|While you're up, get me a Bud?|
I really didn't mean to raise concern for my immediate health, although your good thoughts and well wishes mean the world no matter what. I haven't been sickies in a while, but I do have to have my blood checked twice a year because of being on the medication. Now, this does worry the Moms a little, because if the day comes when my white cells or red cells or some cells or other aren't right then they'll want to take me off colchicine and that would be very bad indeed. Anyhoo, we got the results of the blood tests already and they were all good. So, no worries for another half year.
Now a few people asked about Shar Pei Fever which is really called Familial Shar Pei Fever, so I figure I should talk about it a little. Basically, it's a major occupational hazard of being a Shar Pei. It's congenital and I should never have been bred, but I was - before I moved here, of course. Responsible breeders are trying to breed it out, but an awful lot of breeders are not so very responsible.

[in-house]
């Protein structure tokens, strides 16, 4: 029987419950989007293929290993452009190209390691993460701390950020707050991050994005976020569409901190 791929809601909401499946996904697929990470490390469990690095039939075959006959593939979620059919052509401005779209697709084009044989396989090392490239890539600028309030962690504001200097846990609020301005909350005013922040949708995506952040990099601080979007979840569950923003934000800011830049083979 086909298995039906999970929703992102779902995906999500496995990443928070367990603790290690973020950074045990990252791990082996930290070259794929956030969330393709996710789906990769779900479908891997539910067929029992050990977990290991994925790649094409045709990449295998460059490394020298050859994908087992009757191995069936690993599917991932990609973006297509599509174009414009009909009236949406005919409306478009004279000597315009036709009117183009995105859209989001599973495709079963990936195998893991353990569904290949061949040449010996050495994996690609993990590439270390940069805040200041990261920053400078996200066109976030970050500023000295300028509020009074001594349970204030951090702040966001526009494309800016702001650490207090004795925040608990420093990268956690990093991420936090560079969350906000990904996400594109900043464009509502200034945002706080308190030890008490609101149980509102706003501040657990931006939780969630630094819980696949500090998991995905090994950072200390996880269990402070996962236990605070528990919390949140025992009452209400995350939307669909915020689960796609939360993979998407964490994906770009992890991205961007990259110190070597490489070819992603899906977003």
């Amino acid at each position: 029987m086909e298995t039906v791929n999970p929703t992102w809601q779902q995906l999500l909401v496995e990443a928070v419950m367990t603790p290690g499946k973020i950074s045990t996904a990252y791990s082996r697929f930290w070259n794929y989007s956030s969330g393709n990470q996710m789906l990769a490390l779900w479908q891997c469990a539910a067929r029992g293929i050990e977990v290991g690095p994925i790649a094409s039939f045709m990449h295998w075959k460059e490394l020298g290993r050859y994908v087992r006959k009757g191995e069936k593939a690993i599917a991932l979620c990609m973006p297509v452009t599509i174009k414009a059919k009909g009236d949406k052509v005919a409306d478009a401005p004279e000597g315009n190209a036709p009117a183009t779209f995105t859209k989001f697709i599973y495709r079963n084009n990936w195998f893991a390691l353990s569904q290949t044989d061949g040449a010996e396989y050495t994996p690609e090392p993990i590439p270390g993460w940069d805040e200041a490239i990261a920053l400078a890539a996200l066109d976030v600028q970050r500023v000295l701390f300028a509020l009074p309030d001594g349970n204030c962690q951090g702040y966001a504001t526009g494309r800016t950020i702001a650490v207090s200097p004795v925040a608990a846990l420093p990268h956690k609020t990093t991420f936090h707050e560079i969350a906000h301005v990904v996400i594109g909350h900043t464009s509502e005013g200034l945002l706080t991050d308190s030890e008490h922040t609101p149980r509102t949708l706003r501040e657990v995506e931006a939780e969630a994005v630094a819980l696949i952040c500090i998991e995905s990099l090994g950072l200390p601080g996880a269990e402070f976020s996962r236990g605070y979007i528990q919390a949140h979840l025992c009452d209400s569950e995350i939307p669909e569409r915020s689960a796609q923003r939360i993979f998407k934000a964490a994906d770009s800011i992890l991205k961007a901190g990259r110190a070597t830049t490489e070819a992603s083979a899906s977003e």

Dr. Vidt, Shar Pei vet, does explain it very well. It's also called Swollen Hock Syndrome and it HURTS! When I've had an outbreak I get feverish, and have no appetite, I'm lethargic and I hold my back leg up because it hurts. Hero has this, too, and has a picture of how we both look when it flares up. Some Pei go to the Rainbow Bridge way, way early because of this. Obviously neither Hero or I have done that. The complications that could come later and result in kidney failure - well, none of us are guaranteed tomorrow. I pawsonally plan to be around until I'm 13 or 14 at least. Gotta think pawsitive.
I'm editing this post because I forgot to mention the most traumatic moment of the whole Vet experience. The doctor said I have cankles! I do not. I have a well turned ankle that I choose to decorate with attractive folds is all.